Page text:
The 1972 Games is probably best known as the blackest day in Olympic history because of the terrorist siege in the athlete’s village where 17 people were killed including 11 Israeli athletes.
7,134 (6,075 men, 1,059 women) competitors from 121 nations participated in 22 sports and 195 events over a fortnight. The battle between USSR & USA continued with USSR winning 50 gold medals against USA’s 33. The host nation took up a common position and was 3rd.
Swimming (which took place in the first week of the Games, before the hostage crisis) dominated the glamour attention with both the King and Queen of the Games. The king was undoubtedly American swimmer Mark Spitz won a record seven gold medals, four individual and three relay events, and all in world record time. Added to the two gold medals he won in 1968, Spitz’s tally of nine gold medals equalled the record jointly shared by Finnish runner Paavo Nurmi and Soviet gymnast Larissa Latynina. The queen was Australia’s Shane Gould, a 15-year-old who won three gold, one silver and one bronze medal, all in individual events. Another global star was Soviet gymnast Olga Korbut, who became known as the Munchkin of Munich. The 17-year-old won three gold medals and her personal charm, flair and grace turned artistic gymnastics into a global television spectacle, as live broadcasts reached more people and nations than ever before.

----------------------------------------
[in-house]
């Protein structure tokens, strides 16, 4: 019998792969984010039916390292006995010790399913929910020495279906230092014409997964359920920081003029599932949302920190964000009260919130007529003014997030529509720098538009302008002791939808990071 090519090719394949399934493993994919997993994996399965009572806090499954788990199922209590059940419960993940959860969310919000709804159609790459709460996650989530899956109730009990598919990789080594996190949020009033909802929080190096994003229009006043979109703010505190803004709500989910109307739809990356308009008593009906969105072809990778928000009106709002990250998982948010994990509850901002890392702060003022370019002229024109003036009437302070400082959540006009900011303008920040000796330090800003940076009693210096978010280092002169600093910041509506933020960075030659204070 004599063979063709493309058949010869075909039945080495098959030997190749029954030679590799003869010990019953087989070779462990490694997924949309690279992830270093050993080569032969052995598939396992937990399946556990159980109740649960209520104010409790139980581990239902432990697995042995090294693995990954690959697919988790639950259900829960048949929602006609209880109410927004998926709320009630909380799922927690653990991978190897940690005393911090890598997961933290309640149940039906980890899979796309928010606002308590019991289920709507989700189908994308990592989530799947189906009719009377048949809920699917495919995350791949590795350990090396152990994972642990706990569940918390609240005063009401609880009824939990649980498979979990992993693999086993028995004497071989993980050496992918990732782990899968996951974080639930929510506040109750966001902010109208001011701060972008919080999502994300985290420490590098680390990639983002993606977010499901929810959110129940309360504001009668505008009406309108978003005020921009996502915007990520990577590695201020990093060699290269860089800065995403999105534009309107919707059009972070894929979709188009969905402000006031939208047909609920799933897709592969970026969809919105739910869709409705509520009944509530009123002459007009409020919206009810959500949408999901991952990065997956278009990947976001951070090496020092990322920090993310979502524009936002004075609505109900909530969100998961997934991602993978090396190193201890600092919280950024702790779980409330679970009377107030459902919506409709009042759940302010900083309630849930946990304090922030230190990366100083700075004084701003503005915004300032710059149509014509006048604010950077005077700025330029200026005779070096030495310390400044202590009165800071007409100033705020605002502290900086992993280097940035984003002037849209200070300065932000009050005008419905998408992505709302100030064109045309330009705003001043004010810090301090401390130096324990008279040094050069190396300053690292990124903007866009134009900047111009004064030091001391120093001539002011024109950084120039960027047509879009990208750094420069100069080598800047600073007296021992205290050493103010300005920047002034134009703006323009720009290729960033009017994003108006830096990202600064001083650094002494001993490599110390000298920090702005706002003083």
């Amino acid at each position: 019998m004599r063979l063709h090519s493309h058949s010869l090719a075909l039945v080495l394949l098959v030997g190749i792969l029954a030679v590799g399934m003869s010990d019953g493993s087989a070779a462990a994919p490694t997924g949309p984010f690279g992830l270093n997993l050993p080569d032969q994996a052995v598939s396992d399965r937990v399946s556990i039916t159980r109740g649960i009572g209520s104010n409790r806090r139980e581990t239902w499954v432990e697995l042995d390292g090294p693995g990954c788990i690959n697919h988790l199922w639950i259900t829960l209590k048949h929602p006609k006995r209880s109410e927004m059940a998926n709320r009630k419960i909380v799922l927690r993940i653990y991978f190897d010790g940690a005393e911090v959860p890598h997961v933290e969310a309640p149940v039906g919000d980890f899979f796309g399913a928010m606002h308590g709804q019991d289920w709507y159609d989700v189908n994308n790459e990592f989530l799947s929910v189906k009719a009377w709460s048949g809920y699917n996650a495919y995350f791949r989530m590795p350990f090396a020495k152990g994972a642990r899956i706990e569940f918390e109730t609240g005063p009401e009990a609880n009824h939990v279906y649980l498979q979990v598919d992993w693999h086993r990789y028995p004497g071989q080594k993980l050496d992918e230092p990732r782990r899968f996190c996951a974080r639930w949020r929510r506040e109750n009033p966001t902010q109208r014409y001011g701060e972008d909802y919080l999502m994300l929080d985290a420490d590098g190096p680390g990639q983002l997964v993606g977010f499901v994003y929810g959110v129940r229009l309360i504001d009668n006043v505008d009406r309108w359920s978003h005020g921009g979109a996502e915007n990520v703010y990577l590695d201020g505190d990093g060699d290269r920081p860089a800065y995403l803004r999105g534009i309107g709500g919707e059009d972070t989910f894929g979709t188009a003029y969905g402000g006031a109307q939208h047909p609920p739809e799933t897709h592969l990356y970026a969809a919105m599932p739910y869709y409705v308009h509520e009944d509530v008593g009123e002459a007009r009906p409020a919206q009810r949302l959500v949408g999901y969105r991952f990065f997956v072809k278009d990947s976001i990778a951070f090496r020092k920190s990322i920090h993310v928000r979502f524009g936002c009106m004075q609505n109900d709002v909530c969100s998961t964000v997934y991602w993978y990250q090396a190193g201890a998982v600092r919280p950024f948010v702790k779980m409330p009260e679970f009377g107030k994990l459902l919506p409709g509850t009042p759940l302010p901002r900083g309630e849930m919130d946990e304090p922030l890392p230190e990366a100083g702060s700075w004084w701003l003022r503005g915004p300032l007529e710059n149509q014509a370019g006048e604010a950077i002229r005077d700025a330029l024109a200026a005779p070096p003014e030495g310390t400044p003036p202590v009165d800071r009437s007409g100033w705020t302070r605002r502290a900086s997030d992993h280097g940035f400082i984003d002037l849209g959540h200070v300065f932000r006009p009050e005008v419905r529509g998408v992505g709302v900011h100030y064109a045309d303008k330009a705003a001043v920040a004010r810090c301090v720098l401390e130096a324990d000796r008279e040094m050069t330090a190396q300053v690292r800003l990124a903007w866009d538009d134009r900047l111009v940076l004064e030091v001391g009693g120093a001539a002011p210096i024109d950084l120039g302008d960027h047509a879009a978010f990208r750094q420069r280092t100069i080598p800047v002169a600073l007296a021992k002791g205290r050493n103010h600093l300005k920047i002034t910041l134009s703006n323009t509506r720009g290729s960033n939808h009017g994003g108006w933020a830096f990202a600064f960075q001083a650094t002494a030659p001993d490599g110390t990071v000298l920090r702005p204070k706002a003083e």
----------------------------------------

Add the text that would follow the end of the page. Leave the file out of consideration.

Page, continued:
The games also saw eras of domination cease. The US men’s basketball team suffered one of the most surprising and controversial losses in Olympic history; entering the gold medal final against the USSR, the US had won eight consecutive gold medals and 62 straight matches. But after a last-second refereeing and timekeeping mistake, the Soviets scored a miracle basket to win 51-50. Another US domination ended when East German Wolfgang Nordwig won the men’s pole vault – the US had won all 16 gold medals since 1896.
Archery and handball returned to the Olympics.
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